CRANN celebrates 10 years of nanoscience with world’s tiniest cake (video)

27 May 2013

Magnified view of the birthday cake etching created at CRANN

The Irish nanoscience institute CRANN is today marking its 10th anniversary. To celebrate the occasion, some of the institute’s researchers have created what they believe is the world’s smallest birthday cake. How? They have etched a 500-nanometre cake image onto a coin using a Carl Zeiss Helium Ion Microscope.

To put the size of the cake etching in perspective: 500 nanometres is 2,000 times smaller than a grain of salt. The idea of the cake creation is to highlight the impact of the nanoscience research happening at CRANN.

Since its genesis 10 years ago, CRANN, which is based at Trinity College Dublin (TCD), has grown from six researchers to host more than 300 researchers. The Science Foundation Ireland-funded institute also works with more than 100 companies and has brought in €50m of non-Exchequer investment from industry and international funding streams.

The EU Commissioner for Research, Innovation and Science Máire Geoghegan-Quinn was at CRANN today. She spoke about the €1bn in funding the European Commission recently awarded for nanoscience research into the ‘wonder material’ graphene.

CRANN will play a role in the Graphene Flagship project, which will involve 126 academics and industry groups from 17 countries over the next 10 years.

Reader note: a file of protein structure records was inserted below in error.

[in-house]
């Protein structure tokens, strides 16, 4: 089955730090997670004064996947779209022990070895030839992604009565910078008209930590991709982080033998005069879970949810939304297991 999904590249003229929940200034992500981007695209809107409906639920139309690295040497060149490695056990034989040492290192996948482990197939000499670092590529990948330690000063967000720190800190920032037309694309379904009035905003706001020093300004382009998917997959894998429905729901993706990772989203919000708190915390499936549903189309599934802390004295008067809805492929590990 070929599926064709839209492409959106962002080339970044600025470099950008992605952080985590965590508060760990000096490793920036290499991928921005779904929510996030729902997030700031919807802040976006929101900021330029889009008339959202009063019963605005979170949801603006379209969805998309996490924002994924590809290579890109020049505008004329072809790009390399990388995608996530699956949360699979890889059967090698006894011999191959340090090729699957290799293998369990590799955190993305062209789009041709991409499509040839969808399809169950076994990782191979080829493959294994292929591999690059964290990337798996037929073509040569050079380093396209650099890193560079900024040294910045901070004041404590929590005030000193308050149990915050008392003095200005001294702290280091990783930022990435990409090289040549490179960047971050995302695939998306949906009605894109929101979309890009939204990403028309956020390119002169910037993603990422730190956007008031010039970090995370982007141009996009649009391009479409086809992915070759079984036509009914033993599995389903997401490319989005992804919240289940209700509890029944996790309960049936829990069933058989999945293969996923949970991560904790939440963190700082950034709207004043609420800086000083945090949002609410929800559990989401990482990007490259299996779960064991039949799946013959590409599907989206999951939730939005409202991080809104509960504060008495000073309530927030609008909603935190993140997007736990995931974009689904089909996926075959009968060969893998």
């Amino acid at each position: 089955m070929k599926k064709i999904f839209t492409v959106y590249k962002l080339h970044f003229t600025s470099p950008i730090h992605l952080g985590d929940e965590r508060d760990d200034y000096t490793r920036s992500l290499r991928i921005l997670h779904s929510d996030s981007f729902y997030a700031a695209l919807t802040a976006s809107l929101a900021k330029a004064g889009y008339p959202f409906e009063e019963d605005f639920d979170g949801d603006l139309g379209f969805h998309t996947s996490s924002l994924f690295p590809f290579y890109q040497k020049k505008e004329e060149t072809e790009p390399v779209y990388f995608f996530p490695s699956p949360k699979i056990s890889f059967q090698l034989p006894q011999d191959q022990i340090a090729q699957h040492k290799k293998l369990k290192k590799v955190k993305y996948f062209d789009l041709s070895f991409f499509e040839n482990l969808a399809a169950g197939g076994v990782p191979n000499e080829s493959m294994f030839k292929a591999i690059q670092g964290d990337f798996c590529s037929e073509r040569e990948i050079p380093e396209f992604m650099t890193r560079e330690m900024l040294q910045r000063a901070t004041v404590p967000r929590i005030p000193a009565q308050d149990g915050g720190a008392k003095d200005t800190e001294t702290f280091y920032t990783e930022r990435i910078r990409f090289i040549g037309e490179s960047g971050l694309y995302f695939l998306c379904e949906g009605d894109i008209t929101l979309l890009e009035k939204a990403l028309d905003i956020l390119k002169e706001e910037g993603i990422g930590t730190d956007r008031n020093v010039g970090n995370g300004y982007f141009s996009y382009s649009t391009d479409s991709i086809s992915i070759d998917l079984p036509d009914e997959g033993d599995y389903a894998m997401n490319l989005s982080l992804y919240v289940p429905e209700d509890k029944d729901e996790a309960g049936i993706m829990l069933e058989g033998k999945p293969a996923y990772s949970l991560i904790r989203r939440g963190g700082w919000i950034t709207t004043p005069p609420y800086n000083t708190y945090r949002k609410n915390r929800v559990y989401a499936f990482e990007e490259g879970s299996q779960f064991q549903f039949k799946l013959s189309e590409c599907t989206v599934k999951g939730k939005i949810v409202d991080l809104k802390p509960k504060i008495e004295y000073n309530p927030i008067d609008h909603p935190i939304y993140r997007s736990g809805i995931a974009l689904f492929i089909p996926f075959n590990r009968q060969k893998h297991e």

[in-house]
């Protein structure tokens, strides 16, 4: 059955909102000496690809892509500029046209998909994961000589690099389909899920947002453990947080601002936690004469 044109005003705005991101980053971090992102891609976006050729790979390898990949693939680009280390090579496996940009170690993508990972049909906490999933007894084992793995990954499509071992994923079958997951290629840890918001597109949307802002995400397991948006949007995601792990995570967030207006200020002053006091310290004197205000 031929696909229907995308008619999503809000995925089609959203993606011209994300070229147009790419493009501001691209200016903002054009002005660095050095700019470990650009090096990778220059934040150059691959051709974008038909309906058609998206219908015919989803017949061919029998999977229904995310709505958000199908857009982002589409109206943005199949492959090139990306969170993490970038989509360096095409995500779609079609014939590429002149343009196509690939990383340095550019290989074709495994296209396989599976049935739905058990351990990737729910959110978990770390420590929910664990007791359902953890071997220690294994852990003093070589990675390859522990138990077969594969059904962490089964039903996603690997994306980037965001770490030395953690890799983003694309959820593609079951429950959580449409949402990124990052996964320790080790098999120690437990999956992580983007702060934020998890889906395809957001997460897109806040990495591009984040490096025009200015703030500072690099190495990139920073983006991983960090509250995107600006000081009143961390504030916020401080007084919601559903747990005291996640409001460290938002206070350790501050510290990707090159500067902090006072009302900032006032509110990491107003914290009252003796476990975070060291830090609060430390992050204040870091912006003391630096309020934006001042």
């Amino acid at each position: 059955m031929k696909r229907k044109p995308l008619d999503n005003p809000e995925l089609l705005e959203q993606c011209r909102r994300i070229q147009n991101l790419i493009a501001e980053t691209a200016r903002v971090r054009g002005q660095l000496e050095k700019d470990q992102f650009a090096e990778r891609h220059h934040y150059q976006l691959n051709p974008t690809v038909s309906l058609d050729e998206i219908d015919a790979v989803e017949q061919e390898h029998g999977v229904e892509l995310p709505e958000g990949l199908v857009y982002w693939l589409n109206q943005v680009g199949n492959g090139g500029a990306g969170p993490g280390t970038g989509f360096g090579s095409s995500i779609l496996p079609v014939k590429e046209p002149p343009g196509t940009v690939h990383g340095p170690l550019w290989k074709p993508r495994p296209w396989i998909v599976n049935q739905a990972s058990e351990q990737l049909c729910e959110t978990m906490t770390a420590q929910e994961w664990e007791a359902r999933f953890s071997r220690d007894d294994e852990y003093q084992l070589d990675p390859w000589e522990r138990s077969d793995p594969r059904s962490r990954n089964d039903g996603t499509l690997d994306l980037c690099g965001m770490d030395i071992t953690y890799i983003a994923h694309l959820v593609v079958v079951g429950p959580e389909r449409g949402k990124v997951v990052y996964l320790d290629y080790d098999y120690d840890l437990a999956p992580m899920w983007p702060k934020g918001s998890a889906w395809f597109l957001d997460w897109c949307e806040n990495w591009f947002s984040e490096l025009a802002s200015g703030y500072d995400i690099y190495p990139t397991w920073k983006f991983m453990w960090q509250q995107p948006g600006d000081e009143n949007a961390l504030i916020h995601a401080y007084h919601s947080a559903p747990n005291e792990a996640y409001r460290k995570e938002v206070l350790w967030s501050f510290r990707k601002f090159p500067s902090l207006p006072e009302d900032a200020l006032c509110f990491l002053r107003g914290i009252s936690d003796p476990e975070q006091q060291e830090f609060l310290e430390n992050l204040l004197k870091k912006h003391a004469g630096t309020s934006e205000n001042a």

Geoghegan-Quinn said CRANN is recognised for using “excellent research” for commercial impact.

“That link between industry and academia is a model which we aim to replicate across Europe, to ensure that the economic return of research is fully realised,” she said.

Minister of State Fergus O'Dowd, TD; CRANN director Prof John Boland; and EU Commissioner for Science, Research and Innovation Máire Geoghegan-Quinn pictured at the nanoscience institute today

Minister of State Fergus O’Dowd, TD; CRANN director Prof John Boland; and EU Commissioner for Science, Research and Innovation Máire Geoghegan-Quinn at the nanoscience institute today

Nanoscience is now linked to 10pc, or €15bn, of Ireland’s annual exports.

CRANN’s director Prof John Boland said Ireland is now ranked sixth internationally for nanoscience and eighth for materials science.

“We are also attracting researchers from other universities to Ireland’s shores, as well as developing indigenous research talent,” he said. “In the next decade, nanoscience in Ireland will lead on the international stage.”

To date, CRANN has filed almost 50 patent applications.

Check out the following video, where CRANN nanoscientist Alan Bell depicts how the institute etched the 500-nanometre birthday cake pattern onto a coin.

Carmel Doyle was a long-time reporter with Silicon Republic